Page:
• We have to let go of the myth that children will tell us, clearly and promptly, if something is happening. We would like to think that if we have one discussion with our children about “good touch” and “bad touch,” they will know the difference and be able to tell us when someone crosses their boundaries. But, it’s not always easy for kids to tell. Children who experience abuse often have been “groomed.” Groomed  to be afraid of getting in trouble or getting someone they love and trust in trouble. Groomed  to feel it is their fault. Often the line between good touch and bad touch is very blurry. Often they do say something and we don’t listen, we dismiss or minimize or don’t want to believe it ourselves. Telling is tricky. Responding is tricky. There are layers and layers of issues wrapped up in this process. It isn’t easy or clean cut in any way.


  • We have to accept the fact that sexual abuse is everyone’s problem. It isn’t something that happens to “those victims” by “those bad guys.” It is something that is deeply entrenched in our culture. It happens to “our children” by “people we know.” I guarantee that each and every one of us personally knows someone who has sexually assaulted someone. We may not know it, but we do. It’s just a fact.

So, what do we need to do differently? Here are three specific actions we can take:

  • We need to be building families in which dialogue about feelings, thoughts and experiences is not only acceptable, but is the norm. We need our children to know that they can tell us they don’t like or feel good about someone, even if they can’t articulate why. And they need to know that we will respect, honor and protect them. I have written about this in depth in other posts, but in a nutshell, it starts from day one. Never tell a child to hug or kiss or tolerate any kind of touch from anyone if they don’t want it. They have to know that if they don’t want to kiss grandma, they don’t have to, and we will respect that and help them maintain their boundaries. Read more here.


  • We need to be helping kids listen to their own instincts and feel comfortable to tell us about them. Oftentimes, sexual abuse starts with touching that isn’t considered “bad touch.” Shoulder rubs, tickling, hugging or snuggling. Games with older children, cousins, neighbors, friends which may start benign and lead in to more abusive behaviors. Boundaries are slowly eroded, so that by the time “bad touch” happens, children often feel like it is “too late” to tell. We can help children develop their ability to listen to their instincts by respecting their boundaries and helping them articulate these boundaries on an ongoing basis. A child doesn’t have to have a reason to not want to be touched. A child doesn’t have to have a reason to not want to play with a certain peer. We can support their boundaries and give them the message that their inner voice is valid. When we validate and support this (every day) we give them the message that they can say when something doesn’t feel right. Helping a child recognize and honor their instincts about a situation will help them stop abuse before it happens to them. It empowers them, and not only with regard to sexual abuse, but with peer pressure as well! Read more here.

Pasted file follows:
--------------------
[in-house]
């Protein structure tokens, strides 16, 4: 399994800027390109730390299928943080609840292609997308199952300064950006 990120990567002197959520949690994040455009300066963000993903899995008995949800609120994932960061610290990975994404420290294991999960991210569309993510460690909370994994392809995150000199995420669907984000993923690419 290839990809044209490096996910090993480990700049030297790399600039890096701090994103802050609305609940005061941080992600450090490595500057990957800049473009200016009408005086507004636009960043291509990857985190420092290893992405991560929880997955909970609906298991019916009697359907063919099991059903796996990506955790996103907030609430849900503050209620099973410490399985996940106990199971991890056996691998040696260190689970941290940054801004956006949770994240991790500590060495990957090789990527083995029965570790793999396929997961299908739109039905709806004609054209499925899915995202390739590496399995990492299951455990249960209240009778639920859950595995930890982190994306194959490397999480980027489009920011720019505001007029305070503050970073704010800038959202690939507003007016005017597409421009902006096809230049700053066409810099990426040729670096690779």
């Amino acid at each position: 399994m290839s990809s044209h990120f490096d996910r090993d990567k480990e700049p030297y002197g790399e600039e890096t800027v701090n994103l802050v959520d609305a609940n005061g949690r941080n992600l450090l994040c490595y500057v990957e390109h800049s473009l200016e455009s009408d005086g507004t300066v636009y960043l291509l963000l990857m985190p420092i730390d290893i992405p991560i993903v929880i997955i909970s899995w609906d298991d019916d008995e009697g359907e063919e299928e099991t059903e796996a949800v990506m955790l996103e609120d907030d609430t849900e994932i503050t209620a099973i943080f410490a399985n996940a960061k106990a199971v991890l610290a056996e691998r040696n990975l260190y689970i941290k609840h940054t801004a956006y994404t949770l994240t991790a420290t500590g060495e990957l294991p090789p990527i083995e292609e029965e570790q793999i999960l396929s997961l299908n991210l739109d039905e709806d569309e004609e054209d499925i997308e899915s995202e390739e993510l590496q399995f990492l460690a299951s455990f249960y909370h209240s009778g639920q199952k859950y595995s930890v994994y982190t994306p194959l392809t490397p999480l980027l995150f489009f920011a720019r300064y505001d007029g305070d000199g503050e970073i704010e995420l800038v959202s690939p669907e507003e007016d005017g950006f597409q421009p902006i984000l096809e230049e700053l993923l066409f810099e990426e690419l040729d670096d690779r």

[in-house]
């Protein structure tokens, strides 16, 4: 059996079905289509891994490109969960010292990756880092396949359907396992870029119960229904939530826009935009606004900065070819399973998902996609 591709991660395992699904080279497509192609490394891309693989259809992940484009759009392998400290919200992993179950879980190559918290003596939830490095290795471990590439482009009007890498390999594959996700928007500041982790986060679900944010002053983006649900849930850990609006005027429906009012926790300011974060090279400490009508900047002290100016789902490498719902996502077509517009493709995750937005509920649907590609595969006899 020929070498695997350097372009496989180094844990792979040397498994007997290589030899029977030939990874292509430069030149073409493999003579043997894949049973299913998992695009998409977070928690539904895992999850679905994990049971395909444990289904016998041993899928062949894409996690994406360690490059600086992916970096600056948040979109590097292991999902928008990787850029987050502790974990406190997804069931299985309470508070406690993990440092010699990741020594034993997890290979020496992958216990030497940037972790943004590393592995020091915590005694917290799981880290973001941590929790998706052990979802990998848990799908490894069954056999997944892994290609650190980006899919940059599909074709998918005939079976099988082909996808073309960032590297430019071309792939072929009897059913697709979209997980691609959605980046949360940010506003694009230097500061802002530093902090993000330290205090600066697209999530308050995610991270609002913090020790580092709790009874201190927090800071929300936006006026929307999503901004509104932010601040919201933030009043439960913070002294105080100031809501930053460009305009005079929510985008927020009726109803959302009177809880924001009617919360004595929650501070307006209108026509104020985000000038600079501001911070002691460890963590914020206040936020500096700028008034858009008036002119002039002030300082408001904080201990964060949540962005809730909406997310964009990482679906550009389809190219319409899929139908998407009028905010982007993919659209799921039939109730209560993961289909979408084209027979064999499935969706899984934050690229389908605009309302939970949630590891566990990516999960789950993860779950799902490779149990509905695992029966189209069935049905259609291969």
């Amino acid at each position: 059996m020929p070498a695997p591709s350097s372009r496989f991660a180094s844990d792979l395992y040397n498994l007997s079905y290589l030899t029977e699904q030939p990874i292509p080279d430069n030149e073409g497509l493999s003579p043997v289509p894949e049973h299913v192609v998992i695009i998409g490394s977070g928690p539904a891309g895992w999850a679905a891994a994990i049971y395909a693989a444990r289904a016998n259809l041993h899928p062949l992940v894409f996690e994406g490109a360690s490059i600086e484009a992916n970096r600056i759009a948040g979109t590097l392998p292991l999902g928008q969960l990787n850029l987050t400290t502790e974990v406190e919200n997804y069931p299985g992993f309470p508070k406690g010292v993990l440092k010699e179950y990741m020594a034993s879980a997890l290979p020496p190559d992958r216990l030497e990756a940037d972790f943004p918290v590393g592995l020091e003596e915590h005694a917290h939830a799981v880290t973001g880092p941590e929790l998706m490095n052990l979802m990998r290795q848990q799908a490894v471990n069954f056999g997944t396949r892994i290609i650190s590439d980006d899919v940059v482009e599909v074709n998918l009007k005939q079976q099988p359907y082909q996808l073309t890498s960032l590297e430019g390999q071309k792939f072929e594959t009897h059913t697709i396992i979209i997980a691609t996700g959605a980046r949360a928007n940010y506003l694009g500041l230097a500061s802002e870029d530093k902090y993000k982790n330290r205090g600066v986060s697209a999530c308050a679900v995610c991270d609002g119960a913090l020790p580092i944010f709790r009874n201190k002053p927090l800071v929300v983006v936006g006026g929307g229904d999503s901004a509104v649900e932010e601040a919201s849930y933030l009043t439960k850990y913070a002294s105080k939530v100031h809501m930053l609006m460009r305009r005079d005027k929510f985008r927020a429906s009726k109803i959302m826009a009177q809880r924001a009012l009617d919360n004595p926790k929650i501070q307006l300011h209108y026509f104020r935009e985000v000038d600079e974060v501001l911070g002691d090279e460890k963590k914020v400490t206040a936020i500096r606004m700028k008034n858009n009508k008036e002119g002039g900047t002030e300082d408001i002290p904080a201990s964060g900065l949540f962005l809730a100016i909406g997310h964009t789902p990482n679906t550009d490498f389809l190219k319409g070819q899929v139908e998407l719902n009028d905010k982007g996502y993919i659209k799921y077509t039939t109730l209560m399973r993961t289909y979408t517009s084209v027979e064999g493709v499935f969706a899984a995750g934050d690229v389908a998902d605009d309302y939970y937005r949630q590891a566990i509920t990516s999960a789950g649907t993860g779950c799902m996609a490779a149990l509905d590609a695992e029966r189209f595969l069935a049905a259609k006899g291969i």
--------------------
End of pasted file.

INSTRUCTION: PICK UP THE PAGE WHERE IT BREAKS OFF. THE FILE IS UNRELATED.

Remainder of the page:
• We have to give children a vocabulary to express themselves. Start with the words we use for genitals. Use the correct names. Vagina. Penis. Vulva. Scrotum. Anus. Oh yes, you can. These are body parts to be respected just like all other body parts. Use their correct names. In the same way, give them a vocabulary to express emotions. And not just the big emotions, the subtle ones too. Nervous, uncomfortable, anxious, confused, worried. Often children’s experiences in the early stages of sexual abuse may be more subtle. If their experience doesn’t fit easily into any category, or they don’t have the more subtle words to describe it, they don’t say anything. And, we have to give them the language to be able to change their mind. The other week I noticed two children wrestling. One started crying when it got too rough, and the parent responded saying, “Well, you wanted to wrestle, so I guess you asked for it.” The problem with this message is that it denies the child’s inner limit. “This was fun, and now it isn’t.” We can support their inner instinct that things have shifted. The relationship is no longer fun, the game is no longer working. They can call it off anytime they want. (Read more here)